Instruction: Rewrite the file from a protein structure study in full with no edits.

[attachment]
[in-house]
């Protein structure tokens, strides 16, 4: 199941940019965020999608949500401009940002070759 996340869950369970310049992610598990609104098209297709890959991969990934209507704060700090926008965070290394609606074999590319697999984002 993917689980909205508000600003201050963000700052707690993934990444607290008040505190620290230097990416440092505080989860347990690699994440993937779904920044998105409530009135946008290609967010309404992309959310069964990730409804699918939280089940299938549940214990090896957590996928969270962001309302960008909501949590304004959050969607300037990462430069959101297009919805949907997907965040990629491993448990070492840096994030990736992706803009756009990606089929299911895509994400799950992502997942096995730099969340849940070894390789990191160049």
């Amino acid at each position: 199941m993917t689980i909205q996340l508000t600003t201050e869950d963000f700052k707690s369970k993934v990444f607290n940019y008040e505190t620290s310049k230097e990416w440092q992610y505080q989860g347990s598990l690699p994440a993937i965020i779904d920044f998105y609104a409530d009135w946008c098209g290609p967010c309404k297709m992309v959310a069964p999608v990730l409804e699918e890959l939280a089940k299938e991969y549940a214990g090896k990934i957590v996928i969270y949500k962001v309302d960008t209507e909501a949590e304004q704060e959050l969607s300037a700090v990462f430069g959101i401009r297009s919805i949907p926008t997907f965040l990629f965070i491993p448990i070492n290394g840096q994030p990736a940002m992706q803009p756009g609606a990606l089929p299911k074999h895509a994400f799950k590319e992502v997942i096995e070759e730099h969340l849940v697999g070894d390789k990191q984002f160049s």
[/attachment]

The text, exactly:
[in-house]
């Protein structure tokens, strides 16, 4: 199941940019965020999608949500401009940002070759 996340869950369970310049992610598990609104098209297709890959991969990934209507704060700090926008965070290394609606074999590319697999984002 993917689980909205508000600003201050963000700052707690993934990444607290008040505190620290230097990416440092505080989860347990690699994440993937779904920044998105409530009135946008290609967010309404992309959310069964990730409804699918939280089940299938549940214990090896957590996928969270962001309302960008909501949590304004959050969607300037990462430069959101297009919805949907997907965040990629491993448990070492840096994030990736992706803009756009990606089929299911895509994400799950992502997942096995730099969340849940070894390789990191160049």
């Amino acid at each position: 199941m993917t689980i909205q996340l508000t600003t201050e869950d963000f700052k707690s369970k993934v990444f607290n940019y008040e505190t620290s310049k230097e990416w440092q992610y505080q989860g347990s598990l690699p994440a993937i965020i779904d920044f998105y609104a409530d009135w946008c098209g290609p967010c309404k297709m992309v959310a069964p999608v990730l409804e699918e890959l939280a089940k299938e991969y549940a214990g090896k990934i957590v996928i969270y949500k962001v309302d960008t209507e909501a949590e304004q704060e959050l969607s300037a700090v990462f430069g959101i401009r297009s919805i949907p926008t997907f965040l990629f965070i491993p448990i070492n290394g840096q994030p990736a940002m992706q803009p756009g609606a990606l089929p299911k074999h895509a994400f799950k590319e992502v997942i096995e070759e730099h969340l849940v697999g070894d390789k990191q984002f160049s």